You have received an offer for your business based on a on a multiple of EBITDA.
WHAT IS EBITDA AND ARE YOU SURE THE MULTIPLE IS RIGHT?
What is EBITDA?
EBITDA stands for “Earnings Before Interest, Tax, Depreciation, & Amortization.
Why do we use it?
It is a quick way to show a company’s earnings before the influence of accounting and financial deductions.
What is a Multiple of EBITDA?
Simply, the multiple is the number of times you multiply EBITDA to determine the price of the company.
How do we determine the multiple?
The multiple is somewhat subjective; however, it does have an impact, and therefore, understanding its effects may help you gain better insight into the buyer’s position. A multiple is the inverse of the rate of return an investor/buyer is seeking to receive. For example; (100% divided by 5 = 20%) or (100% divided by 10 = 10%). A buyer will seek a higher return for businesses that is determined to have more risk, such as, customer concentration, or a lack of recurring revenue.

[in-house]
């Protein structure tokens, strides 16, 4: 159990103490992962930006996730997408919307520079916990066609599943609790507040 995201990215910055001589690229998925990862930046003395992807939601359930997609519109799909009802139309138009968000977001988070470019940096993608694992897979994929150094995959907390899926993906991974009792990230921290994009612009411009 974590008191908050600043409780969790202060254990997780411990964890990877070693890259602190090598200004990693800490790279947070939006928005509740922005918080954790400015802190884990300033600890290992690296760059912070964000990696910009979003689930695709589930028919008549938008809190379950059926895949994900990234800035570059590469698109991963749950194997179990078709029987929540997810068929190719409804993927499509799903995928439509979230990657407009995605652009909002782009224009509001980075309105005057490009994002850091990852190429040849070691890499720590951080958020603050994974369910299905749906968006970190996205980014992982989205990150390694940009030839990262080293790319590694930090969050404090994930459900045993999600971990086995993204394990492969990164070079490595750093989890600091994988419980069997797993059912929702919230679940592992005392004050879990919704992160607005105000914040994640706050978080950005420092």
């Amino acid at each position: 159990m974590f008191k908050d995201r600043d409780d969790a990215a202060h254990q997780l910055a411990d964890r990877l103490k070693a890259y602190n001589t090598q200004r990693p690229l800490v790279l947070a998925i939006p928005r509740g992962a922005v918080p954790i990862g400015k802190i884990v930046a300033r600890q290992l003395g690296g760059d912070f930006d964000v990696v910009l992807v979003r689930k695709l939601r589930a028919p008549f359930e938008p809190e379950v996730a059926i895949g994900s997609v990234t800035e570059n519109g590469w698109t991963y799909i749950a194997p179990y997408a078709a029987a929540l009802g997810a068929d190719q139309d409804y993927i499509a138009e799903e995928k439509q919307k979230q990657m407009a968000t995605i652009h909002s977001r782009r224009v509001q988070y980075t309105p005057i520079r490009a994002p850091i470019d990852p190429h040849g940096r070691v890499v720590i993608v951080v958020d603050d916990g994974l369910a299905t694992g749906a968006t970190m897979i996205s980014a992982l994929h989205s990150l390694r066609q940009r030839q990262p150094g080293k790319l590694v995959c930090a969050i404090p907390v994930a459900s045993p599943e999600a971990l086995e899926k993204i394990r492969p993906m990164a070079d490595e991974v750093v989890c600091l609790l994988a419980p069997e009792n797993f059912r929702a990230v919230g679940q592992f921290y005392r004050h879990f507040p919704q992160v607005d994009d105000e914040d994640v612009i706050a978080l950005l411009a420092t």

How does a multiple impact the buyer’s ability to pay more?
Buyers will often negotiate based on their ability to finance the transaction. In the current financial environment, it is reasonable to assume that a bank is only willing to finance between 3-5 times EBITDA, with 5 times EBITDA being rare. Therefore, the gap must be filled by either or a combination of subordinated debt, such as a vendor take back, mezzanine financing, or equity.
Therefore, you need to ask yourself, is the buyer pushing back on valuation because of concerns around risk or inability to get financing.
If you want to understand how the multiple is impacting the buyer’s ability to finance your transaction? Download this template.